I have previously described how Benjamin Franklin used the following two creative problem solving techniques whilst inventing the glass harmonica. (Please click on the links to find out more about them and read descriptions of how Franklin used them):
- Changing the angle from which a problem is addressed.
- Applying inside out thinking to solving problems.
I have written about some of the reasons why this may be here, where I describe how timing and conditions need to be conducive to new and innovative ideas emerging.
In addition to these contextual reasons, there is a one other reason: one that originates from our tendency to become stuck within the ruts of habitual thinking when seeking to problem solve. In the case of the development of the glass harmonica and its predecessors, it was people's habitual perception of the ubiquitous wine glass that limited and in some cases reversed progress.
Most of us, when we think of a wine glass, will imagine something like this:
If we are shown something like this, we may feel very slightly uneasy:
And if we see this, most of us will immediately think "what a waste":
This type of thinking is habitual; we automatically think of a wine glass that is stable and upright so that it can be safely filled with our favourite drink.
This image of an upright "effective" wine glass is etched into our day-to-day thinking and, like any habitual thinking, it has (given the right opportunity) the potential to influence how we seek to solve problems. This potential was realised during the development of the glass harmonica and its predecessors.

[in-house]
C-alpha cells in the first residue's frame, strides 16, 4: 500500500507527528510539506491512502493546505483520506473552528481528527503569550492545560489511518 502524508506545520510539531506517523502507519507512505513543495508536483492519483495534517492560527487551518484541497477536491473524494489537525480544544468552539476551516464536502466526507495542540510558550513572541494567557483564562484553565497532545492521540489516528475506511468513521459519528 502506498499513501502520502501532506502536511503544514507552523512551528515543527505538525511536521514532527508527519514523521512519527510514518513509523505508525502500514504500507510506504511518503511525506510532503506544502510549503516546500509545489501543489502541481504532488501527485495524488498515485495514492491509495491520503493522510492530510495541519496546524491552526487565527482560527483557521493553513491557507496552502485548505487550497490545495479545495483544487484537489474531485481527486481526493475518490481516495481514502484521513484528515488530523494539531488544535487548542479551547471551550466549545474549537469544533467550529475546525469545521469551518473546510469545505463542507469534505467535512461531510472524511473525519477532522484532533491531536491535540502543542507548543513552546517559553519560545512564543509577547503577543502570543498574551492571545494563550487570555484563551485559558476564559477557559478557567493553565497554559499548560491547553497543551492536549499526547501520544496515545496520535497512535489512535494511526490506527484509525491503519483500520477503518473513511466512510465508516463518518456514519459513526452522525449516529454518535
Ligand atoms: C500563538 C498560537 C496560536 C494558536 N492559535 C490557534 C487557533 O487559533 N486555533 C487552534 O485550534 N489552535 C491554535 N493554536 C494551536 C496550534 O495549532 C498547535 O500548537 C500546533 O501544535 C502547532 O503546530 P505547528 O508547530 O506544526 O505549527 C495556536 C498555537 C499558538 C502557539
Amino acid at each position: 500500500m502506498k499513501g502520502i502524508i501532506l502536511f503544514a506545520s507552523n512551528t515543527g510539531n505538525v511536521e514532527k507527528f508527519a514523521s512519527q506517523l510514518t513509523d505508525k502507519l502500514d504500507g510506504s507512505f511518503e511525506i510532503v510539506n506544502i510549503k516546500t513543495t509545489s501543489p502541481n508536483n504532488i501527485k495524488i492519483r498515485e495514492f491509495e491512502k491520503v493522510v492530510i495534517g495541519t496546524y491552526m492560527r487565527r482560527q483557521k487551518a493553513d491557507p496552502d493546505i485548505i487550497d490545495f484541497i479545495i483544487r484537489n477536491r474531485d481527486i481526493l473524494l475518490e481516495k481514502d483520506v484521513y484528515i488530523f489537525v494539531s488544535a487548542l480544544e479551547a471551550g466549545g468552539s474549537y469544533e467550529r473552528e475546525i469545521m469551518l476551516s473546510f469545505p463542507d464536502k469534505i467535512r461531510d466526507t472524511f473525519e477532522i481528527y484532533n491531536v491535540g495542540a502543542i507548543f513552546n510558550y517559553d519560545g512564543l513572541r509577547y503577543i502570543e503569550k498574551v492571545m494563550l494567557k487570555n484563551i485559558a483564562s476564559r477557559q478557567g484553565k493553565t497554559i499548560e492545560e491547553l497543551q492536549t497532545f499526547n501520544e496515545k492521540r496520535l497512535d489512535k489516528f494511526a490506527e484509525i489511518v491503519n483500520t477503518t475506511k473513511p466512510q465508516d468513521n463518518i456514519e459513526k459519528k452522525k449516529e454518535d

From the Renaissance up to and including the appearance of the glass harp during the Age of Enlightenment (a period of just under 400 years) the above mental model of a wine glass dominated thinking about making music with glass: an effective glass (whether it was used for drinking or playing) was always a stable upright glass into which liquid could be poured unspilt. Sets of upright wine glasses were, as far as is known, always used to make music and each glass was tuned to the required pitch by filling it with a specific amount of water.
Even when a Fellow of the Royal Society (Edward Delaval) became interested in the musical properties of glass, this mental model was never challenged. Delaval focused upon finding ways to improve the tuning and sound of the upright water-filled glasses of the glass harp (the glass harmonica's predecessor) rather than seeking radically different approaches.
For centuries, the development of glass musical instruments remained fixated upon upright wineglasses filled with water. This limited their viability and effectiveness, the former because of the glasses' fragility and difficulty to transport and the latter because of upright wine glasses' inability to enable rich and florid playing of a wide variety of music.
Even when the glass harmonica was revealed to people (and with it a new way of perceiving glasses and making music with them) the habitual mental model of an upright filled wineglass was obstinately persistent in finding ways to interfere with people's thoughts.
Some observers of the instrument, not understanding its underpinning principles, sought to improve it by applying broken bits of their habitual mental model of a wineglass rather than sweeping them to one side and thinking afresh.
This caused faulty thinking that led to dubious suggestions for improvement. Specifically, some people instinctively clung to the notion that glasses were always there to be filled (even when they were there to be played). This led to a suggestion that the mechanism and sound of the glass harmonica could be improved if its sideways-on glass bowls were partially submerged in a trough of water. Suffice to say (and as the previous link explains) this dubious "improvement" proved disastrously cacophonous.
It is often our stuck and habitual thinking, our personal versions of the above "Wine Glass Thinking", that can hinder our ability to identify and develop innovative ideas.